About a year ago, I puchased some Saucony ISO Hurricane 2 running shoes - and I LOVED them! They were recommended to me by my friends at Absolute Running in Gosport - my local running shop (and stockist of eGlove running gloves). I do think they were probably a tiny bit small - they told me this, but I felt comfortable in them, and this didn't ever cause me major problems.

Anyway, I got to about 350 - 400 miles in them, and decided it was time for a change. By this time Saucony had brought out the Hurricane series 3 - and they came in eGlove colours!! Woohoo!! So, all I needed to do was order a 43 rather than a 42.5 and my love affair would grow... Right??


I've found them adequate, but not great, nothing like my old ones - they have changed! I am sure that Saucony would argue that they are improved, but that's not how it feels! I wanted to be a convert, I wanted to say that I am a Saucony runner - but alas I cannot.

Turns out, this happens a lot - Hoka One One recently changed the Clifton and Challenger ATR - to improve it more padding in the tongue - which is great, but what happens if the previous padding was PERFECT for you?? A nightmare is what happens!!

So, what this means is that you really should go back to the treadmill in store EVERY time and look at the options available to you at the time... Maybe brand loyalty has to go out of the window??

What are your experiences of this?

Tough Mudder Review - Henley on Thames - May 2017

A long time ago, I was asked to be part of a team that did Tough Mudder. I am pretty sure I said no... This was obviously ignored, and in early May we trooped up to Henley on Thames to participate. Here is the story!

TOUGH and MUDDY. That's basically it, but read on...

One of my best mates, Dan, knows Linvoy Primus pretty well, and through Dan, I have met him a few times. Linvoy's a top bloke, and something of a legend in these parts having been a regular in the Portsmouth FC team throughout the noughties! Linvoy is heavily involved with a local charity - Faith and Football - which engages with less privileged kids through football and Christianity. You don't need to be religious to appreciate the work they do, and they have made a massive difference to the lives of many people. Linvoy was often known as the nicest man in football - it's easy to see why! Anyway, the long and short of it was that the Tough Mudder was to be done for the charity, and like it or not, I was in!!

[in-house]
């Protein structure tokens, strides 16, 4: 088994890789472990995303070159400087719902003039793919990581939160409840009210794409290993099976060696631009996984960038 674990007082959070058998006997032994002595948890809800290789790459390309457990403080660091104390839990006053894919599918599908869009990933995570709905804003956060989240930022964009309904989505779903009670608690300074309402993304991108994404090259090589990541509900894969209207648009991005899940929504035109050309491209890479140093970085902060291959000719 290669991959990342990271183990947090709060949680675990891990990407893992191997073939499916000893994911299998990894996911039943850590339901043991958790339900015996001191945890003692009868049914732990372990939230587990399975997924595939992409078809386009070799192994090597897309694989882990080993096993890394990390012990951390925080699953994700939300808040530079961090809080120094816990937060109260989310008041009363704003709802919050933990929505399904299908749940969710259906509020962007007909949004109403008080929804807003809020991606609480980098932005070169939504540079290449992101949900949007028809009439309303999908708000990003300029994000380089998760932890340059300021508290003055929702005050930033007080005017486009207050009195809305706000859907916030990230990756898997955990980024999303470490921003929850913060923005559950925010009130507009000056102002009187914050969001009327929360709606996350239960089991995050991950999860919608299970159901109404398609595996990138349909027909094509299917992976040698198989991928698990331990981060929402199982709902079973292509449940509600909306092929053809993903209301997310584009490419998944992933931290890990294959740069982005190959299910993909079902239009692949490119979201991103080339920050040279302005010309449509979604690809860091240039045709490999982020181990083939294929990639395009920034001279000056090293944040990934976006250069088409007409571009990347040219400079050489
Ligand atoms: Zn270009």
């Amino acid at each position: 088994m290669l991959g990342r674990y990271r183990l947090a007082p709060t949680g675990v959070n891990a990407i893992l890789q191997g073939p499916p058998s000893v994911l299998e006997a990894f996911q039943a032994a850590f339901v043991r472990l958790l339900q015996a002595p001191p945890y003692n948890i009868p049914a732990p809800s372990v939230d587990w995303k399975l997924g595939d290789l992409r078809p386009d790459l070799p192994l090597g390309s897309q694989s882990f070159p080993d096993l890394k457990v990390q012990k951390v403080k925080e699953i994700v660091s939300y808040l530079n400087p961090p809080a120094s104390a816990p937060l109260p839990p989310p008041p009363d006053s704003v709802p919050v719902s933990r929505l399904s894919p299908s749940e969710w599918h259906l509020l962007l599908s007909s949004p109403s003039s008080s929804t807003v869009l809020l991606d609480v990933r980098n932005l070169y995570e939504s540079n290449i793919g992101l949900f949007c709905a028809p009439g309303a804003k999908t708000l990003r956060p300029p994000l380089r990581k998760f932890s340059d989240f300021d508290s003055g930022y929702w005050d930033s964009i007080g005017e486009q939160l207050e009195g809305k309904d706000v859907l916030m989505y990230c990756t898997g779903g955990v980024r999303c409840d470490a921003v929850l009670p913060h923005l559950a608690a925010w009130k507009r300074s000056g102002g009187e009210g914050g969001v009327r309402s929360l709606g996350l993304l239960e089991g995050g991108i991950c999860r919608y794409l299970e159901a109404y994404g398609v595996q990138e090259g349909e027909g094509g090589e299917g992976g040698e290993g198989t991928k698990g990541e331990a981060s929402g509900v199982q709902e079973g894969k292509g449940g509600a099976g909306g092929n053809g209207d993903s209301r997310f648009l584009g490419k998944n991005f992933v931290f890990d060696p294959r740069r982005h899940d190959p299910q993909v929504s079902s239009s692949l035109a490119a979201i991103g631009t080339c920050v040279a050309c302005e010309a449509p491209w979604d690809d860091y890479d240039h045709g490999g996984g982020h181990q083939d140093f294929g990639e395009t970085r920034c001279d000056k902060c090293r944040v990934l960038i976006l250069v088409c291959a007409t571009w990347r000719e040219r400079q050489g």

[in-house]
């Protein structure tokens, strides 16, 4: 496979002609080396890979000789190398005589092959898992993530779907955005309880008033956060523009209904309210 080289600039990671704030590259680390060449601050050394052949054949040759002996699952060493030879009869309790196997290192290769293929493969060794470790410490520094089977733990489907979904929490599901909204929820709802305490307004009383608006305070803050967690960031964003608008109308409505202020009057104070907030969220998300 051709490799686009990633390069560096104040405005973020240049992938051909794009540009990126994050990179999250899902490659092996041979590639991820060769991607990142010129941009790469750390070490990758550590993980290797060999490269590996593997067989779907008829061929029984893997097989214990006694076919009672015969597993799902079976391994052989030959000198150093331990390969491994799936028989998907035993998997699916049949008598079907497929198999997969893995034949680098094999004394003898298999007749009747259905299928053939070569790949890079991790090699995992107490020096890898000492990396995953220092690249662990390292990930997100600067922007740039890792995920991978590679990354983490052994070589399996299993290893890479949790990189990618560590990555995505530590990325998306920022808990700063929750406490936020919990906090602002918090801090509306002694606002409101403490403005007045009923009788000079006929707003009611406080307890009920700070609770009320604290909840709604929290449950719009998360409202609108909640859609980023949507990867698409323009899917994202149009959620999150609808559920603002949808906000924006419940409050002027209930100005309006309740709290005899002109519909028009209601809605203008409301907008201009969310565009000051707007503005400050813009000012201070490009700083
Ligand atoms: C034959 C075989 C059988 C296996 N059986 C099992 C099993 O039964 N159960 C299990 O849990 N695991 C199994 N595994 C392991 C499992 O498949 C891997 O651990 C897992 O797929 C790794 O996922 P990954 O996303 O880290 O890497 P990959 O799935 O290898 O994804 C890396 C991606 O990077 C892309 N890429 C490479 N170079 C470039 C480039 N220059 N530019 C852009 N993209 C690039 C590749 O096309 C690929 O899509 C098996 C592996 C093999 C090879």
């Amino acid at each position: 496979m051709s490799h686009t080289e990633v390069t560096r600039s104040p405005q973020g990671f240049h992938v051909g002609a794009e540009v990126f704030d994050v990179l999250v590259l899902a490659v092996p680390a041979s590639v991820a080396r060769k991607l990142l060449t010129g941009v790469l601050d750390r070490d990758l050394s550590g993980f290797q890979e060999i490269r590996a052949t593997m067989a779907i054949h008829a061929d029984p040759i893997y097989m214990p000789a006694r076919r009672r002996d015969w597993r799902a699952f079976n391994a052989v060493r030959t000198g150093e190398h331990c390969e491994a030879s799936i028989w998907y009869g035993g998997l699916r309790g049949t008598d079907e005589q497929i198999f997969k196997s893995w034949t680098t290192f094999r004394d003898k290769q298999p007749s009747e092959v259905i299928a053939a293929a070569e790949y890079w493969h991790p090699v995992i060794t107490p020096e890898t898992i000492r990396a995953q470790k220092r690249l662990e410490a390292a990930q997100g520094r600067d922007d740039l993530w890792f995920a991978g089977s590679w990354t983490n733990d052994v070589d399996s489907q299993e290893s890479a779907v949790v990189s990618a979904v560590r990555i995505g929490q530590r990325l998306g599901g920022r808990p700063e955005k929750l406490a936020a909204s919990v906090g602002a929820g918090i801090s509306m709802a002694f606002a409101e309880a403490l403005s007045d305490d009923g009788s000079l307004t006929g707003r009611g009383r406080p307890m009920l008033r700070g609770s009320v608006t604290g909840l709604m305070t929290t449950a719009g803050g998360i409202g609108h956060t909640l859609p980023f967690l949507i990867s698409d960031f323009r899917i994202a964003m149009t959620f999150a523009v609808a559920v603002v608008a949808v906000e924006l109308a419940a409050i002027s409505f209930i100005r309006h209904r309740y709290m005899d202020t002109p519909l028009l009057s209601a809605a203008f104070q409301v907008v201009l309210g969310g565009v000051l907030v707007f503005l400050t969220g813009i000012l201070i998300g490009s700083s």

At this point, I was pretty relaxed, I had recently done the Great South Run, a couple of Half Marathons and a few 10k's. I'd been skiing and I was pretty fit. Oh well, why not, I thought... Trouble was, for a variety of reasons my fitness dropped off leading up to the event, and I was concerned!!

Tough Mudder is nearly 12 miles of hills, mud, and 20+ obstacles. It's a lot of fun, but it's really tough (as the name suggests!). It's a team event really, and it was a team I was joining!

The "Tuff Brudderz" was our group, and along with a couple of Tuff Sisterz, we headed off to Henley on Thames for our day. Conditions were great - cool and dry.

Nath, Linvoy, Sam, Floyd, Steve, Ali, Dan, Paul, Becky, Me, Gary, Steve and Duke!

Nath, Linvoy, Sam, Floyd, Steve, Ali, Dan, Paul, Becky, Me, Gary, Steve and Duke!

We'd all chipped in for a tshirt, and of course, I donated eGloves! It was XTREME's and Sport's for a small donation to Faith and Football. They are actually an important part of the kit as it turns out!

We got to the event went through the check in paraphernalia, and lined up in our start pen. You are released in waves to try and spread everyone out over the course so you aren't hanging around too much - which works up to a point, but there are delays in certain places!!

Some of the obstacles are easy, some are fairly easy but unpleasant, but most of them are somewhere between tough and close to impossible (for me anyway!!). Noteworthy are; Arctic Enema - this involves sliding into a massive skip of ice and water! It is unbelievably disorientating, you feel numb and as you have to submerge yourself fully it messes with your thinking! Shock Therapy is the electrocution bit, and the best known obstacle - and it hurts!! (Unsurprisingly!! Haha!!). There are loads of 'em - The Block Ness Monster, Mud Mile, Hero Carry, Pyramid Scheme and Everest, to name a few...

All in all, the more time that passes, the more I recall the event fondly! I'm not sure I would do another, although I am under a bit of pressure to do so! It's a definite tick in the box though... :-)

If you get talked into doing one, here is my list of tips!

Good Luck!!

Notes and tips:

  • Traffic - leave plenty of time to get to the venue - we were in Henley and traffic was terrible!
  • VIP parking is REALLY convenient!
  • Trail Shoes are better than normal running shoes - you'll need the grip.
  • Quick drying clothing is essential...
  • Base layer with long sleeves and run tights are best - I wore shorts and ripped my knees up a bit - wish I'd worn some Absolute 360 run tights!
  • Wear your eGlove XTREME's - these are ideal as they dry quickly and give you protection...
  • Change or clothes - you WILL be filthy!